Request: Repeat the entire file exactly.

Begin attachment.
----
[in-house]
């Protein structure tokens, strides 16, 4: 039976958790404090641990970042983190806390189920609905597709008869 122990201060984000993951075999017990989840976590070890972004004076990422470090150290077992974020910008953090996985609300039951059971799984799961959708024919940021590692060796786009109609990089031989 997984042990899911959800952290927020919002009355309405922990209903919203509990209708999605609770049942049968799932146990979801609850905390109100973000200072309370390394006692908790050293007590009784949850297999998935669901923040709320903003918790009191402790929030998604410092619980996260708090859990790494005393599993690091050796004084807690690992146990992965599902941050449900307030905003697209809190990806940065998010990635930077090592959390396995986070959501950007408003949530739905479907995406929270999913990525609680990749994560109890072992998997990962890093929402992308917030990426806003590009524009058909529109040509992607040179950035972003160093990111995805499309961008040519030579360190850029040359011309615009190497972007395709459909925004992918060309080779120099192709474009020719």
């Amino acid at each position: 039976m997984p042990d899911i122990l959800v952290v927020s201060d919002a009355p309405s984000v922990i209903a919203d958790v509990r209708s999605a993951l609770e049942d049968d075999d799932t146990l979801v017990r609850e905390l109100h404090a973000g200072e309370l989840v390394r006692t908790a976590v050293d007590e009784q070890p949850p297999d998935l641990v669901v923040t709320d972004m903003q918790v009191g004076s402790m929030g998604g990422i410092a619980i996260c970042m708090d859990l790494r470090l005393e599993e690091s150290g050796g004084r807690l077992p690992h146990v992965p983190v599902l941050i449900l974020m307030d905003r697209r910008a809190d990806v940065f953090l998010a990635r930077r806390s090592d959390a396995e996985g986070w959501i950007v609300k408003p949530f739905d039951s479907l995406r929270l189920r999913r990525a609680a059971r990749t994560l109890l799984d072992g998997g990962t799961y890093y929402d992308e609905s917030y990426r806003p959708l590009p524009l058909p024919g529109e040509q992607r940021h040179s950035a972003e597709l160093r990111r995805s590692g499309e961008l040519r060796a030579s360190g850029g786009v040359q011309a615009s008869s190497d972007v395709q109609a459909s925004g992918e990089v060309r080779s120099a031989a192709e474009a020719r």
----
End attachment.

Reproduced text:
[in-house]
């Protein structure tokens, strides 16, 4: 039976958790404090641990970042983190806390189920609905597709008869 122990201060984000993951075999017990989840976590070890972004004076990422470090150290077992974020910008953090996985609300039951059971799984799961959708024919940021590692060796786009109609990089031989 997984042990899911959800952290927020919002009355309405922990209903919203509990209708999605609770049942049968799932146990979801609850905390109100973000200072309370390394006692908790050293007590009784949850297999998935669901923040709320903003918790009191402790929030998604410092619980996260708090859990790494005393599993690091050796004084807690690992146990992965599902941050449900307030905003697209809190990806940065998010990635930077090592959390396995986070959501950007408003949530739905479907995406929270999913990525609680990749994560109890072992998997990962890093929402992308917030990426806003590009524009058909529109040509992607040179950035972003160093990111995805499309961008040519030579360190850029040359011309615009190497972007395709459909925004992918060309080779120099192709474009020719």
């Amino acid at each position: 039976m997984p042990d899911i122990l959800v952290v927020s201060d919002a009355p309405s984000v922990i209903a919203d958790v509990r209708s999605a993951l609770e049942d049968d075999d799932t146990l979801v017990r609850e905390l109100h404090a973000g200072e309370l989840v390394r006692t908790a976590v050293d007590e009784q070890p949850p297999d998935l641990v669901v923040t709320d972004m903003q918790v009191g004076s402790m929030g998604g990422i410092a619980i996260c970042m708090d859990l790494r470090l005393e599993e690091s150290g050796g004084r807690l077992p690992h146990v992965p983190v599902l941050i449900l974020m307030d905003r697209r910008a809190d990806v940065f953090l998010a990635r930077r806390s090592d959390a396995e996985g986070w959501i950007v609300k408003p949530f739905d039951s479907l995406r929270l189920r999913r990525a609680a059971r990749t994560l109890l799984d072992g998997g990962t799961y890093y929402d992308e609905s917030y990426r806003p959708l590009p524009l058909p024919g529109e040509q992607r940021h040179s950035a972003e597709l160093r990111r995805s590692g499309e961008l040519r060796a030579s360190g850029g786009v040359q011309a615009s008869s190497d972007v395709q109609a459909s925004g992918e990089v060309r080779s120099a031989a192709e474009a020719r």